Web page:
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Concentration... ooo a bird!


Concentration, attention and focus all fall into the same category when we are dealing with the mind being able to work with one thought instead of many. Sounds easy right? How many different thoughts have you already had whilst reading this post and this is only the second sentence. Now imagine yourself in the last minute of a presentation or the last minute of a game. It is all on you, you have all the pressure of your future riding on the next 60 seconds. Depending on your performance in the next 60 seconds will determine the outcome of your future for the next timeframe. That’s a lot of pressure, it is also a lot of thoughts impeding the way you think about the task in hand. Not to worry… this is where mental preparation comes in handy, training the brain to focus all thoughts and senses into one exclusive object or activity while excluding everything else. When you train the mind to perform this way, you are gaining an edge that could mean all the difference. Remember that last 60 seconds of your presentation… boom, you smashed it and just landed your biggest client. Remember the last 60 seconds of your game, yeah, you smashed that too and now endorsements, sponsors and contracts are flying in. Being able to focus on the task in hand is not as simple as one may think, but it is detrimental in performance as we look for the edge in every way we can - to better ourselves and better our opportunities.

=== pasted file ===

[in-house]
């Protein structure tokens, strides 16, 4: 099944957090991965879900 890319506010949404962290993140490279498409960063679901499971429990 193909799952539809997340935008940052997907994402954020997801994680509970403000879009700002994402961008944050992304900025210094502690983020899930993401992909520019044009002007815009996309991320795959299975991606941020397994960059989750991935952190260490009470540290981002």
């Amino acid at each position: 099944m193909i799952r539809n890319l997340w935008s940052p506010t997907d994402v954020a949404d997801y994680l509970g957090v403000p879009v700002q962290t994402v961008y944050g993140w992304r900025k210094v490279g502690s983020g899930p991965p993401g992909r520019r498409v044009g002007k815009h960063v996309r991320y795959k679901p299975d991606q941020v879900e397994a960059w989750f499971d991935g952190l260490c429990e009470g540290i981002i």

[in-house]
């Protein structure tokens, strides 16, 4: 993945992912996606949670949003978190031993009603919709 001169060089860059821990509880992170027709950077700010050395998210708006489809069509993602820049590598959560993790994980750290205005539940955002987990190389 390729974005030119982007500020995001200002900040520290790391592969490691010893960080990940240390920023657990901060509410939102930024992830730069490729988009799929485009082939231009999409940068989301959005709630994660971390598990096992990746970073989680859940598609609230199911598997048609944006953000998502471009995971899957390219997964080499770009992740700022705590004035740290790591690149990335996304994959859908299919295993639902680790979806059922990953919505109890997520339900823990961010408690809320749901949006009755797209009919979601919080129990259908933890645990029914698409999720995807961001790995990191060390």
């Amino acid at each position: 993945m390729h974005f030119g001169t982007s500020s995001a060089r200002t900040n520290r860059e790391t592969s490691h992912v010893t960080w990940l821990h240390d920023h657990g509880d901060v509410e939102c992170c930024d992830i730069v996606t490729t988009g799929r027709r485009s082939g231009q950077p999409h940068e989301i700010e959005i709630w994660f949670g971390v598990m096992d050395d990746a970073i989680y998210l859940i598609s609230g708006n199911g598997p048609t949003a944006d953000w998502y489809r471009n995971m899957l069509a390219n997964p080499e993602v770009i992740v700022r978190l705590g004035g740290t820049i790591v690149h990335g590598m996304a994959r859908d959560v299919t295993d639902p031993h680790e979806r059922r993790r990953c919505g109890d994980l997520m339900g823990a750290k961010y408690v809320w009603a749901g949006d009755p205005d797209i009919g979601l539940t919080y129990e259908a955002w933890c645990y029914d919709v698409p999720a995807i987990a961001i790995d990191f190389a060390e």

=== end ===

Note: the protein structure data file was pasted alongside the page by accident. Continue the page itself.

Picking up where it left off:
In relation to sport and exercise, concentration falls into four categories:

· Focusing on relevant environmental cues

· Maintaining situational awareness

· Maintaining attentional focus

· Shifting attentional focus



When we focus on these four areas of concentration we are able to eliminate thoughts and processes that are not necessary and can impede on our performances while in the moment.


It is ever present that while in the moment you are able to maintain emotional control… why? Simple as emotional control can interfere with the hormones in your body, adjusting the way your body reacts and performs. This can go two ways, but it’s like walking on a tightrope. One second your emotional control infers aggression which heightens your responses, however it also allows you to be more aggressive and susceptible to fouls, ejections and poor judgement. It can also go the other way by completely relaxing the body and reducing aggression meaning the body is not ready for action increasing the chances of injury. So, within this text we have already discovered that the mental state of concentration impacts the physical performances both positively and negatively. Working on the four key categories mentioned earlier you will be able to improve your ability to control emotional behaviours when in the moment and when it counts the most to you.


If your looking to improve your concentration in sport, business or general day-to-day life contact me at peaksportpsychology@gmail.com or call 678-902-2545.


Have a great weekend,


Sam